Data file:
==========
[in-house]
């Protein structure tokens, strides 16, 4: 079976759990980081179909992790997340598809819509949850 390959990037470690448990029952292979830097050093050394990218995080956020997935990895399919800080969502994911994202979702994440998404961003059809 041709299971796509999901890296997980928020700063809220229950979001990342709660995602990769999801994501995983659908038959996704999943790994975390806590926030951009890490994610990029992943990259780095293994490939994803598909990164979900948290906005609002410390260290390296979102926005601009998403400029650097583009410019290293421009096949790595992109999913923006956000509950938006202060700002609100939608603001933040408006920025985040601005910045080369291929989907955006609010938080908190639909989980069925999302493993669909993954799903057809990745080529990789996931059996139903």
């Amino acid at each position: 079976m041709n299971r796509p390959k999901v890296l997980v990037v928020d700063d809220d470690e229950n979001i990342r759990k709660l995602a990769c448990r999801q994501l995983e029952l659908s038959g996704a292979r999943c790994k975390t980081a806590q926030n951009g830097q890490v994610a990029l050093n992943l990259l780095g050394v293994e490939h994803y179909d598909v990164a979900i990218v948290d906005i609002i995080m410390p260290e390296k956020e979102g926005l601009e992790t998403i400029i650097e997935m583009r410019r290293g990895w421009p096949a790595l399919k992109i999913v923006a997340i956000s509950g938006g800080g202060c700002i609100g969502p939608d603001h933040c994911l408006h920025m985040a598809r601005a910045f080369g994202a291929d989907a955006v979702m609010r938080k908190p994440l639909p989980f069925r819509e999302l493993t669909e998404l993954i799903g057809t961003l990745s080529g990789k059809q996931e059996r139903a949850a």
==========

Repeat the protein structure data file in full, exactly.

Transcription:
[in-house]
């Protein structure tokens, strides 16, 4: 079976759990980081179909992790997340598809819509949850 390959990037470690448990029952292979830097050093050394990218995080956020997935990895399919800080969502994911994202979702994440998404961003059809 041709299971796509999901890296997980928020700063809220229950979001990342709660995602990769999801994501995983659908038959996704999943790994975390806590926030951009890490994610990029992943990259780095293994490939994803598909990164979900948290906005609002410390260290390296979102926005601009998403400029650097583009410019290293421009096949790595992109999913923006956000509950938006202060700002609100939608603001933040408006920025985040601005910045080369291929989907955006609010938080908190639909989980069925999302493993669909993954799903057809990745080529990789996931059996139903």
């Amino acid at each position: 079976m041709n299971r796509p390959k999901v890296l997980v990037v928020d700063d809220d470690e229950n979001i990342r759990k709660l995602a990769c448990r999801q994501l995983e029952l659908s038959g996704a292979r999943c790994k975390t980081a806590q926030n951009g830097q890490v994610a990029l050093n992943l990259l780095g050394v293994e490939h994803y179909d598909v990164a979900i990218v948290d906005i609002i995080m410390p260290e390296k956020e979102g926005l601009e992790t998403i400029i650097e997935m583009r410019r290293g990895w421009p096949a790595l399919k992109i999913v923006a997340i956000s509950g938006g800080g202060c700002i609100g969502p939608d603001h933040c994911l408006h920025m985040a598809r601005a910045f080369g994202a291929d989907a955006v979702m609010r938080k908190p994440l639909p989980f069925r819509e999302l493993t669909e998404l993954i799903g057809t961003l990745s080529g990789k059809q996931e059996r139903a949850a």